Bacalhôa Winery in Lisbon: Where Art and Wine Meet

Bacalhôa Winery in Lisbon: Where Art and Wine Meet 1800 1200 Lisa Morrow

Growing up in Australia, the only thing I knew about Muscatel wine was that men who didn’t shave regularly and smelt funny were the only people to drink it. Sold in large glass flagons for very little, it was the drink of choice for the homeless and down-and-out. I certainly never would have associated it with a honey gold ambrosia, an eclectic art collection and a palace dating back to the 1550s.

Yet that’s exactly what you get on a visit to Bacalhôa Vinhos de Portugal, Azeitão, located across the Tagus River, south of Lisbon in the Setúbal district. The original winery dates to 1922. When Portugal’s foremost art collector José Manuel Rodrigues Berardo became the majority shareholder in 1998, he put his own vision to work. New vineyards were planted, harvesting was modernized, and a new building designed by António d’Avillez, intended as a symbol of modernity rooted in tradition. This contemporary structure houses the museum, cellars, offices and tasting area. Light open spaces embrace the present while traditional cellars represent the past. Combined with the majestic Quinta Palacio da Bacalhôa, the estate is a showcase for Berardo’s main passions – art, wine and gardens.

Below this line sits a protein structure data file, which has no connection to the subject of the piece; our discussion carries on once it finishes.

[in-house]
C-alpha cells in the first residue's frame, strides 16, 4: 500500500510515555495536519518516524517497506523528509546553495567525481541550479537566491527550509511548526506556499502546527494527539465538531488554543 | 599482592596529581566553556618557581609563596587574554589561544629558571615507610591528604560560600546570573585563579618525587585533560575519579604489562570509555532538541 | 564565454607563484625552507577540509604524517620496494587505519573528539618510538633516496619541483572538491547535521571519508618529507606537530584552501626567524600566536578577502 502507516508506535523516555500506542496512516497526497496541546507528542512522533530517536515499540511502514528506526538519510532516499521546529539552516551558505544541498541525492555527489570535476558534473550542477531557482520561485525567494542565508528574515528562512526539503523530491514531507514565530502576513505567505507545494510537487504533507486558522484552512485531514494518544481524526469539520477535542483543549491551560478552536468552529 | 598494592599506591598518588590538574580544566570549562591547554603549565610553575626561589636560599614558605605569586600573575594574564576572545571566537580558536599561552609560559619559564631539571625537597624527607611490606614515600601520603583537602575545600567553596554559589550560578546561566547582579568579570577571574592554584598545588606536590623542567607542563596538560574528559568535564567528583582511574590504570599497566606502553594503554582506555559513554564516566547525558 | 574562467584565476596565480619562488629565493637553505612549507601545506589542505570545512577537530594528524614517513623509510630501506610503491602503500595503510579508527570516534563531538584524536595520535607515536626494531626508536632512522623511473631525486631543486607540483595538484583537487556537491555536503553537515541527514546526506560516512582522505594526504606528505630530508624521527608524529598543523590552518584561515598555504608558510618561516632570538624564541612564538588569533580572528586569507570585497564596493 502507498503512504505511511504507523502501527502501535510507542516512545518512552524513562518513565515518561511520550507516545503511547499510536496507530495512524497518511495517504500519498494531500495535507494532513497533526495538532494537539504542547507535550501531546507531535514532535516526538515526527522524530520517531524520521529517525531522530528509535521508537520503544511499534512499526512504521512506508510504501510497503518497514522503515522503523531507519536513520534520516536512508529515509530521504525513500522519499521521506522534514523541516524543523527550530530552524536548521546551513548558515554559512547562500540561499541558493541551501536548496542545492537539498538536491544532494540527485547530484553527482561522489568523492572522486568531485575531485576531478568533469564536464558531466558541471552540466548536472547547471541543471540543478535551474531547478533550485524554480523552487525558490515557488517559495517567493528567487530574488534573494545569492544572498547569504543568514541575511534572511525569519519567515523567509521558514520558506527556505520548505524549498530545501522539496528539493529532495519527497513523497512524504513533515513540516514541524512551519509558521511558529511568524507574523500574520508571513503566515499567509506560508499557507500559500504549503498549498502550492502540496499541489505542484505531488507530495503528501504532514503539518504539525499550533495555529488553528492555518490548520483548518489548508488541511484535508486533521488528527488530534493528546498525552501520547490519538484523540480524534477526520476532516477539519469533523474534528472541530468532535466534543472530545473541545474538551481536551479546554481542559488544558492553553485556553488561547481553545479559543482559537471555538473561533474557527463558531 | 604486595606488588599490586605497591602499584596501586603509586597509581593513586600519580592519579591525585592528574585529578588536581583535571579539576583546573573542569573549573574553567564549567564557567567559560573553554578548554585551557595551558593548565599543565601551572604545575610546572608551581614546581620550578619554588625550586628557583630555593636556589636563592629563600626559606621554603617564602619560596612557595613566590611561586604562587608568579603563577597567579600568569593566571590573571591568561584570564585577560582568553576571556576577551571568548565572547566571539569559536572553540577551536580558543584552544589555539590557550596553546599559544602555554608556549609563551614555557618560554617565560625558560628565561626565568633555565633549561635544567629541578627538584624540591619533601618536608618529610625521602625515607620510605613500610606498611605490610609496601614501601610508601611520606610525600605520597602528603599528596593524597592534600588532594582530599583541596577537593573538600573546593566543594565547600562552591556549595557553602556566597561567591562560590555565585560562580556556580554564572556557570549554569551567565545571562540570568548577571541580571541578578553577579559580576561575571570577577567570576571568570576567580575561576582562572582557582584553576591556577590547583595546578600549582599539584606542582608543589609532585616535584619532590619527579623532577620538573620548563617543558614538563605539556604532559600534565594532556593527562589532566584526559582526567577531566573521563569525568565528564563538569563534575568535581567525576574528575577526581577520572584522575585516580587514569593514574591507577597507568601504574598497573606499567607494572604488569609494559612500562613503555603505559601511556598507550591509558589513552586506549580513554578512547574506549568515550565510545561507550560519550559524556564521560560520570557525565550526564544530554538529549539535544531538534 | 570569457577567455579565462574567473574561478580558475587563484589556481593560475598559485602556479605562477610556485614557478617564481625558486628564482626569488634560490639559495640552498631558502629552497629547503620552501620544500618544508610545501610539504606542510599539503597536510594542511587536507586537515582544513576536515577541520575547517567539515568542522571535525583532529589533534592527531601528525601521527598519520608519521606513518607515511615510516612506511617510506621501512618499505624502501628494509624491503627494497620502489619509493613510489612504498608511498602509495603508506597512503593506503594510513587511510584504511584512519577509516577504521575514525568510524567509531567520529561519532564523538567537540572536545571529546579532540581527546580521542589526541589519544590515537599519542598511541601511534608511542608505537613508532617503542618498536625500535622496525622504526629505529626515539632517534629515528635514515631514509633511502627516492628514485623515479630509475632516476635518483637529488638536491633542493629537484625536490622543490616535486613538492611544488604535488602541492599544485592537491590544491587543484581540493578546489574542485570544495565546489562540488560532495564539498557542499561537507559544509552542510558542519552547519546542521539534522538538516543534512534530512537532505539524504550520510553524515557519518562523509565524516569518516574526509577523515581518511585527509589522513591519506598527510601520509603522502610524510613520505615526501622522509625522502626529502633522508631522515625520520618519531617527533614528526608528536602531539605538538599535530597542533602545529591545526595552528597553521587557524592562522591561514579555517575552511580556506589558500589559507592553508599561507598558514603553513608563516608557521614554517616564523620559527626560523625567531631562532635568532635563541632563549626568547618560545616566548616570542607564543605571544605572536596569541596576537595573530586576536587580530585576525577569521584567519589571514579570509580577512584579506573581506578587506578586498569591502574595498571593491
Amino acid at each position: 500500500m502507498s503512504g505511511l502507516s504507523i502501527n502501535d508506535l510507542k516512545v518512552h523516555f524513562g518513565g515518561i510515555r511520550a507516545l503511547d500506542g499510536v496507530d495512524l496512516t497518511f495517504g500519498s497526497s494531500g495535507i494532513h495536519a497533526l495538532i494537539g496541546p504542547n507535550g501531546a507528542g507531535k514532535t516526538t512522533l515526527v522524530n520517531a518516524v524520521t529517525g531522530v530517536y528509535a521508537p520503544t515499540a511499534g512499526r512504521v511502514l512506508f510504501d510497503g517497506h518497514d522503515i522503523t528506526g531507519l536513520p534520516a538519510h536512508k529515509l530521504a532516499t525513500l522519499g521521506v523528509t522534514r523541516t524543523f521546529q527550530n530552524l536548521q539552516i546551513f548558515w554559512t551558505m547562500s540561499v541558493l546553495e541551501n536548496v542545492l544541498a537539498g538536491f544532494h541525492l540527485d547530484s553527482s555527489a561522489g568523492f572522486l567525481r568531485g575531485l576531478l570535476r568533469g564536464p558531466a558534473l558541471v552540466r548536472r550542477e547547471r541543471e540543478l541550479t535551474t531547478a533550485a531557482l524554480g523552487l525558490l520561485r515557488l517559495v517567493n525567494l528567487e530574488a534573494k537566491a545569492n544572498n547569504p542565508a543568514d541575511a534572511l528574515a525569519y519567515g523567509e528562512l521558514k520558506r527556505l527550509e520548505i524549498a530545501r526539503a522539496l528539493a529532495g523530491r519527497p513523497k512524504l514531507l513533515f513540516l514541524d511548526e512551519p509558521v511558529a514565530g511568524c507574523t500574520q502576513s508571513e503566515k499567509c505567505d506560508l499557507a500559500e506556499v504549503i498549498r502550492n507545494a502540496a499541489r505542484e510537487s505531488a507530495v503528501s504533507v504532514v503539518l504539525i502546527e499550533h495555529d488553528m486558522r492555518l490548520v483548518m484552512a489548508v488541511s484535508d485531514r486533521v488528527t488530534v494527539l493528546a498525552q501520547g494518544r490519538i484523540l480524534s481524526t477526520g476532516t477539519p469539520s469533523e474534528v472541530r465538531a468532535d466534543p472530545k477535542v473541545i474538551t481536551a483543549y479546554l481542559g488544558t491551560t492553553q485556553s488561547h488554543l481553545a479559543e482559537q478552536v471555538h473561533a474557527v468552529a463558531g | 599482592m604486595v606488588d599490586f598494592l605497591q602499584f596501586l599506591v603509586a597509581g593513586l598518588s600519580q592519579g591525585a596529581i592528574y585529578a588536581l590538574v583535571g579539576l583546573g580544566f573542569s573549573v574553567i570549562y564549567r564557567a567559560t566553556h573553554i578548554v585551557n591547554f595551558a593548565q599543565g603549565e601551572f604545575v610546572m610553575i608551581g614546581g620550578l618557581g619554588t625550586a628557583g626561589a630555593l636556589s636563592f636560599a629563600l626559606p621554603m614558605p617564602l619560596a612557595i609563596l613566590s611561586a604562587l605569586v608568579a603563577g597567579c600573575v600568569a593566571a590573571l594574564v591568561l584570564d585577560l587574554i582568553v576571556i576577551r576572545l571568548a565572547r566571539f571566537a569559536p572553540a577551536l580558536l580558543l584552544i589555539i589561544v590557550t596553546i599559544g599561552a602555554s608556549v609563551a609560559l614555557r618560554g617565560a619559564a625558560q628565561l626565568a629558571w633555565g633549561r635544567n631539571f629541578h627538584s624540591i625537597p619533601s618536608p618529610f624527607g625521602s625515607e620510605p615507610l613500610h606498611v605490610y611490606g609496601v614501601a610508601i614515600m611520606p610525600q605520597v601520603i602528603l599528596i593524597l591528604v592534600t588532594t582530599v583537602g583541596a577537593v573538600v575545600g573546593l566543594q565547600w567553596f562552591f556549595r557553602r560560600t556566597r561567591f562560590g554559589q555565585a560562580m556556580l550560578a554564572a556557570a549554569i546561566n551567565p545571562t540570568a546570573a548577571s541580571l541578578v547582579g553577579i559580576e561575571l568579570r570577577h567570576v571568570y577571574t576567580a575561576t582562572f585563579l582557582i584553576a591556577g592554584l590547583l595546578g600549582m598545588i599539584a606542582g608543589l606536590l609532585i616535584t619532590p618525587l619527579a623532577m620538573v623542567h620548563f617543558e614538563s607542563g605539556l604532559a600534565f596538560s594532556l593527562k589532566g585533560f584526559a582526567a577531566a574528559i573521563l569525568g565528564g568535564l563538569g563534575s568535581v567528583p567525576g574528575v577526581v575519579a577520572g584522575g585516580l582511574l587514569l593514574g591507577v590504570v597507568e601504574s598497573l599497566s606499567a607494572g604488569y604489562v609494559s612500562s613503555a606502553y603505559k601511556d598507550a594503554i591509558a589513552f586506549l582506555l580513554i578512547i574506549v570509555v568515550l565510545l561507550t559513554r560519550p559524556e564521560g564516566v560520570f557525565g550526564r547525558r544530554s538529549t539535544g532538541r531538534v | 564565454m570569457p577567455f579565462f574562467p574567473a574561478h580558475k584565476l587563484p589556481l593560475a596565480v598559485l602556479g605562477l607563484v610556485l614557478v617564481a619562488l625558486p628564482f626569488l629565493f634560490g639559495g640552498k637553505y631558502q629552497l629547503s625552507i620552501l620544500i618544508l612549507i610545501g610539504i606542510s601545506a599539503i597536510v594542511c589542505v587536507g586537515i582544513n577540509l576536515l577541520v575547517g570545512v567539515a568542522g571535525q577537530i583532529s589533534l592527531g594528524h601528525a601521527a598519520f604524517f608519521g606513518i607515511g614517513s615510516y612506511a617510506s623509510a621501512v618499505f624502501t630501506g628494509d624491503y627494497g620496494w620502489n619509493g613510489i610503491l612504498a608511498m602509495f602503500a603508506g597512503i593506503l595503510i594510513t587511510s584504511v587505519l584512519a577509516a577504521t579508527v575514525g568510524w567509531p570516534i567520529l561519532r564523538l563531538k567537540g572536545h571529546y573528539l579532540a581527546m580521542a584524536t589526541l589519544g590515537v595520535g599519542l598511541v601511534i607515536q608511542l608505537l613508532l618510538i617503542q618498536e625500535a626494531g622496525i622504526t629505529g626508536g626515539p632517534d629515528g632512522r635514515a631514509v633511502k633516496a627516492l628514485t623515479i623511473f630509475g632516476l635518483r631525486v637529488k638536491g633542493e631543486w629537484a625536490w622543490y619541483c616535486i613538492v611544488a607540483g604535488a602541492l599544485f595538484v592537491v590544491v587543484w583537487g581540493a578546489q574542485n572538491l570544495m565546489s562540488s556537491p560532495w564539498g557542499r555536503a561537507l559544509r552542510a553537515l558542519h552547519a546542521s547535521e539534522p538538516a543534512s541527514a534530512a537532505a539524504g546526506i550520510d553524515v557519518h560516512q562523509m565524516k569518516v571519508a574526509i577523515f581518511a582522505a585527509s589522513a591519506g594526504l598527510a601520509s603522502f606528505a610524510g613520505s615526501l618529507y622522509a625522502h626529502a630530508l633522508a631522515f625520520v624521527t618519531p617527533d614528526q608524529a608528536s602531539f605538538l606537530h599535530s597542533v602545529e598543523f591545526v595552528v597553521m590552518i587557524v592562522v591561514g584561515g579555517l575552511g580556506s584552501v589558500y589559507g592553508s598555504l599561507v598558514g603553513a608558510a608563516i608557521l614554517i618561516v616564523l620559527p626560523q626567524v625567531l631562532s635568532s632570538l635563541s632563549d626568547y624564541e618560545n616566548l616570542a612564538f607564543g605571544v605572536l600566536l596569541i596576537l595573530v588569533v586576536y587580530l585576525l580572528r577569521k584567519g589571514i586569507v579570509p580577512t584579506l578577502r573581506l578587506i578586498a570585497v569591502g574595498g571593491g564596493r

Berardo Art Collection

Outside the museum, large surreal statues, replicas of the terracotta warriors of the Xian region in China painted pantone Yves Klein blue, stand sentry. An olive tree, believed to be more than 2500 years old, guards the door. Inside is a selection of African, Art Deco and Portuguese artworks belonging to José Berardo. A self-made businessman, Berardo bought his first artwork in 1969, a Mona Lisa print, thinking it was genuine. He went on to educate himself in art and began collecting in earnest. Now he hopes people’s lives will be enriched by viewing his art.